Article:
Twitter has been the most effective, efficient, and cheapest professional development I have ever come across. However I am not going to use this post to introduce Twitter for professional development or its other potential uses in higher education – there are numerous other websites that have got there before me. However I do want to concentrate on the area of hashtags in twitter. For those not totally comfortable on the concept of hashtags please refer to the video below

As I mention in the video there are numerous education based hashtags that are well worth following. One of the tags top of my list would be #edchatie. This tag is used by educators throughout Ireland from primary right through to third level. Another good one along the same lines, but not used as extensively in my opinion would be #ictedu. Unfortunately one of the drawbacks of such  popular tags with a widespread target audience is potentially a large amount of tweets may be not relevant to you. For example tweets with the #edchatie talking about parents involvements with schools is not relevant to third level educators, in  a similar fashion #edhcatie tweets about CAO is not relevant to educators from primary level.

That said I still gain an awful lot from #edchatie tweets and I will continue to recommend them at every opportunity. Nevertheless as a “call to action” from this post I would like to suggest the creation of a specific hashtag for higher education in Ireland.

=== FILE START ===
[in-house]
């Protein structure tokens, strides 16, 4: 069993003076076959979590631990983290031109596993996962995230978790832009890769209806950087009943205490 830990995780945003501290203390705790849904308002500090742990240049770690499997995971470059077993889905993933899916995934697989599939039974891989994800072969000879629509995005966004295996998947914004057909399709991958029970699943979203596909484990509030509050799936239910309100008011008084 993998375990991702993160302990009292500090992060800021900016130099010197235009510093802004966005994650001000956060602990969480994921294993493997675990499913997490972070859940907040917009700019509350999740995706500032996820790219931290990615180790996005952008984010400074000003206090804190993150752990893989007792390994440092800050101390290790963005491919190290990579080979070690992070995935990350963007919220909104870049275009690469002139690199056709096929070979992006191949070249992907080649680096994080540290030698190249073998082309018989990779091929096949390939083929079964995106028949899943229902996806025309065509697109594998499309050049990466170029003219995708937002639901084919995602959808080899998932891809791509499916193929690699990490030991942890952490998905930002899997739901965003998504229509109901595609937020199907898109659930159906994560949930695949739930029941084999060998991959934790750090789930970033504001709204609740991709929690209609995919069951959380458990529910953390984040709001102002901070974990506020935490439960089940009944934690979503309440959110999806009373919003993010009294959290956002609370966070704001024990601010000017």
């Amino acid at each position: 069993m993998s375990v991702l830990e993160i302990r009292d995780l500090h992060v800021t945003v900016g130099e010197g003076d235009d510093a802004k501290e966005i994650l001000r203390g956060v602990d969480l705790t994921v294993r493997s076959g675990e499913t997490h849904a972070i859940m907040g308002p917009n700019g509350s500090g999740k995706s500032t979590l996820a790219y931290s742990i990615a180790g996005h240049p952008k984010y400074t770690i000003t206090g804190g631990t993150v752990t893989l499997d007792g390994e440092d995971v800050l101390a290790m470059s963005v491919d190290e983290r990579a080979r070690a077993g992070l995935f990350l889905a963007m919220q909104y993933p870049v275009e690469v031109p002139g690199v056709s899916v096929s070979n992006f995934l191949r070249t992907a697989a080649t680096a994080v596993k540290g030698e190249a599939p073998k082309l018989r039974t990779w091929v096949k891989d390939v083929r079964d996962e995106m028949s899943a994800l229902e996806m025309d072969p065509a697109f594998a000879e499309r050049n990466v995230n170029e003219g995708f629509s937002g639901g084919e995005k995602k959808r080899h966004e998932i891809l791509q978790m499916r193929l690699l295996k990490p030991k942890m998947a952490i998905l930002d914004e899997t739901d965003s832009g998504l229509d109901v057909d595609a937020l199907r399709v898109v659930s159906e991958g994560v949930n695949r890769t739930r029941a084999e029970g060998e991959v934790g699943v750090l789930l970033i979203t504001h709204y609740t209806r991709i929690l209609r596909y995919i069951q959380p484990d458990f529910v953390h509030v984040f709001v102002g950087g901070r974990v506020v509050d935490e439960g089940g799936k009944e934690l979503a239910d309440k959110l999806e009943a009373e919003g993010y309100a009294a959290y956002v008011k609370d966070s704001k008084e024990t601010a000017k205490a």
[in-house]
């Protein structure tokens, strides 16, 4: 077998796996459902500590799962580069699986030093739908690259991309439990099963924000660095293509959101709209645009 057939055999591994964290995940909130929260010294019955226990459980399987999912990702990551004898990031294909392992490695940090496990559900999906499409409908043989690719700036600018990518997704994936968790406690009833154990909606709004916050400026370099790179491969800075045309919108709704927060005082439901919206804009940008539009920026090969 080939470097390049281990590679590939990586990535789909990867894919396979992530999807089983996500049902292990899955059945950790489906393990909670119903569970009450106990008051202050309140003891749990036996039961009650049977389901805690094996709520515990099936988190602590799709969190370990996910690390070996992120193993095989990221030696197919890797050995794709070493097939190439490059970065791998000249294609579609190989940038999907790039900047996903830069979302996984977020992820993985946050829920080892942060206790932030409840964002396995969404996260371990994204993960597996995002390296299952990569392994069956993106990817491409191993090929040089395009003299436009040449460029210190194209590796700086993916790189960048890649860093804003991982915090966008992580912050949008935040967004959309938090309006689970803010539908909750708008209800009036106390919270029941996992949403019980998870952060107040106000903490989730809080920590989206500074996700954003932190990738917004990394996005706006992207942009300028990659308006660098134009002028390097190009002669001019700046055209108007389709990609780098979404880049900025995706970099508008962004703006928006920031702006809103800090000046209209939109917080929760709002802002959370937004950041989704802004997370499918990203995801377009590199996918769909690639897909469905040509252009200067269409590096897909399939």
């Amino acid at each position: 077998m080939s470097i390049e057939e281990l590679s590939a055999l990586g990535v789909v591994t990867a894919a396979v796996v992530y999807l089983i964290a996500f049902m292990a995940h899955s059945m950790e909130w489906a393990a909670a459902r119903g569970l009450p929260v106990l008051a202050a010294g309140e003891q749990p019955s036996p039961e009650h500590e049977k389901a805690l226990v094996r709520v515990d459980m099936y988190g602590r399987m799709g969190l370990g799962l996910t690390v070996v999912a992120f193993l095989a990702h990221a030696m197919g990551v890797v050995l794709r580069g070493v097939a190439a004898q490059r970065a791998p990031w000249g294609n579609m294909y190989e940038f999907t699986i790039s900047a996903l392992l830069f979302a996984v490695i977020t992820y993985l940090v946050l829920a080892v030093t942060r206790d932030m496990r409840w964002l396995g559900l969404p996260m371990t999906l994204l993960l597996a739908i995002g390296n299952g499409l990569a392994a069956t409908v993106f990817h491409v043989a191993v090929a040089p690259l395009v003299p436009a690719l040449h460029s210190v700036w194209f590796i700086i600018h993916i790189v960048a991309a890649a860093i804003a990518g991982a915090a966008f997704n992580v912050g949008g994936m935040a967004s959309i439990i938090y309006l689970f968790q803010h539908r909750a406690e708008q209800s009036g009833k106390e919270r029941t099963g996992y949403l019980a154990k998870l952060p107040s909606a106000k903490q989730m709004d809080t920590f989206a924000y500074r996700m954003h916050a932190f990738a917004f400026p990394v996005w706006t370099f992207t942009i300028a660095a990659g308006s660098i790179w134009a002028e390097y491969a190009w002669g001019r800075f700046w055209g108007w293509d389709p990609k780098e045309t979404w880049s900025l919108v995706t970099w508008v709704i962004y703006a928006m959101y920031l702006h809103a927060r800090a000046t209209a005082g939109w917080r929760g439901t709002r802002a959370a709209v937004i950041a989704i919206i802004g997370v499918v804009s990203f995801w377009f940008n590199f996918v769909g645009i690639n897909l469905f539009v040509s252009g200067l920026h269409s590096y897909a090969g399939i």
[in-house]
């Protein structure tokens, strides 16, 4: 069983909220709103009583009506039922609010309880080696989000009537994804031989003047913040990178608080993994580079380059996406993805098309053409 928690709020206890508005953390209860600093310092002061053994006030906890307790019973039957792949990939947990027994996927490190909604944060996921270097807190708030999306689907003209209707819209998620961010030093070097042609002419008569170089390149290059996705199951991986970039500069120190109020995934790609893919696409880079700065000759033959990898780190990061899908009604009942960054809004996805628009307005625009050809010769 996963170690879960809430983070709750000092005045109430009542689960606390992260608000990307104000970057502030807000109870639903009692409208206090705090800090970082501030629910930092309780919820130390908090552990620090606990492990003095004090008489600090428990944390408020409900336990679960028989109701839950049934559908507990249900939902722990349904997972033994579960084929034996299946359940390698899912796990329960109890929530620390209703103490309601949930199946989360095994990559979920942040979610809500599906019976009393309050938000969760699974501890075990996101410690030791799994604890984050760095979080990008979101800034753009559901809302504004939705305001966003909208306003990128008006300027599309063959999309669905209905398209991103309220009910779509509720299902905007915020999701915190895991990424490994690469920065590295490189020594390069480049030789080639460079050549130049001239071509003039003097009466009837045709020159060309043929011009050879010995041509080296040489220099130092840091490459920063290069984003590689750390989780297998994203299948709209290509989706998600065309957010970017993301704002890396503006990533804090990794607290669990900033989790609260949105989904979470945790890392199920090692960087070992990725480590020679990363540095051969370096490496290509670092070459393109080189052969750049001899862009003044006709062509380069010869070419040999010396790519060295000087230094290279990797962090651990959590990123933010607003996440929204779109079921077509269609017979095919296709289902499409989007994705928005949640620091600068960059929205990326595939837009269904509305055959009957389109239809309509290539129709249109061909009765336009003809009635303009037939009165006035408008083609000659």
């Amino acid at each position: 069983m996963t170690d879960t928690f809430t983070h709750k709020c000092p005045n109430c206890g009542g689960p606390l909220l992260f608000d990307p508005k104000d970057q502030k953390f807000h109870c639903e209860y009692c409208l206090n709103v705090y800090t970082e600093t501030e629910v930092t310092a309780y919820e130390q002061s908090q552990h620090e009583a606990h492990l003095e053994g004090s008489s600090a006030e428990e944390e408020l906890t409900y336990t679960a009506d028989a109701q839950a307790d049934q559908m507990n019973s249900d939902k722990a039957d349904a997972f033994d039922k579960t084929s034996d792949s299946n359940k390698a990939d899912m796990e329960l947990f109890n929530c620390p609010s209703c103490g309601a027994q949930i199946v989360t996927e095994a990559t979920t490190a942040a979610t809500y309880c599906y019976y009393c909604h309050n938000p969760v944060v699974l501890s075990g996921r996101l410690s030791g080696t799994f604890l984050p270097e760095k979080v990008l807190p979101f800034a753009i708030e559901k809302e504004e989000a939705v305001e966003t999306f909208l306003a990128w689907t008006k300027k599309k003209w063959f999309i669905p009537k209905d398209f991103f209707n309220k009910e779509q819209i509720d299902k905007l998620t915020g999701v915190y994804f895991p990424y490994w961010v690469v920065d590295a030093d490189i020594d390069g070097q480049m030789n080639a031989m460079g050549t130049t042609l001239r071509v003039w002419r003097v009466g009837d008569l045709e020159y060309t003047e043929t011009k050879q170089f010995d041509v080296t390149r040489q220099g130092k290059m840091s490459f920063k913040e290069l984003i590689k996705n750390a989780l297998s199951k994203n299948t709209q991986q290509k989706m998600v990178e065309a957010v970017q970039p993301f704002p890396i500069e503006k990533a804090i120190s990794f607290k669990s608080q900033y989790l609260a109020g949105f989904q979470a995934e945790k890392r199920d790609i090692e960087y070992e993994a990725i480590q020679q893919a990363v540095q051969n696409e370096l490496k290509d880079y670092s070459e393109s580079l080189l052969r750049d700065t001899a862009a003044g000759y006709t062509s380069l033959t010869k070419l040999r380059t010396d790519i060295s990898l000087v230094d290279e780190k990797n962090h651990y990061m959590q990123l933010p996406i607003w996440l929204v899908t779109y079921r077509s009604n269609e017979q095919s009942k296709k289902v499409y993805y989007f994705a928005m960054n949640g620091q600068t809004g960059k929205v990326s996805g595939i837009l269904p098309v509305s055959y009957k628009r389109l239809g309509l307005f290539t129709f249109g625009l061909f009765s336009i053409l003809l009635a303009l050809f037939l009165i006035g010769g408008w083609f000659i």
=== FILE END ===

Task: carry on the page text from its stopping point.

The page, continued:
#heie

If you are involved in Irish higher education please use the hashtag #heie where appropriate

LinkedIn groups

There are  literally 1000’s of groups that you can subscribe to within LinkedIn. The group facility within LinkedIn to the power behind the network. Having access to an unlimited number of people who are interested in specific areas that you are interested in. Wether you want to get advice from other participants, answer questions they may have posted on the forums or just advertise an event that may be relevant – LinkedIn groups is a powerful tool. I subscribe to several groups that you may find interesting. In no particular order of preference: Read the rest of this entry

What question would you ask policy makers in HE if you got the chance?

As part of a MSc program that I’m doing in DIT I have the opportunity to interview some policy makers and other people very high up the “food chain” in higher education in Ireland. The subject of my interview is the “impact of a staff development course that I gave in technology enhanced learning“.

As you can appreciate these opportunities don’t come along too often so I would appreciate any advice on questions that you would ask if you were in my shoes. This type of interview can go in so many different directions but any advice would be welcome. Please provide any advice in the comments box below or by e-mailing directly at mark.glynn (at) ioti.ie

Thanks in advance

Mark

It only takes one person to make a difference

It only takes one person to make a difference, others will follow your example but somebody must lead the way. Several weeks ago I was at an excellent event Digital Ireland – sponsored by the Silcon Republic. The two keynote speakers left a lasting impression on me for different reasons.
Bill Liao and David Putnam. As part of Bills talk he showed a home video illustrating how one person can inspire others to follow. This thought struck chord with me and reminded me of this video.
Read the rest of this entry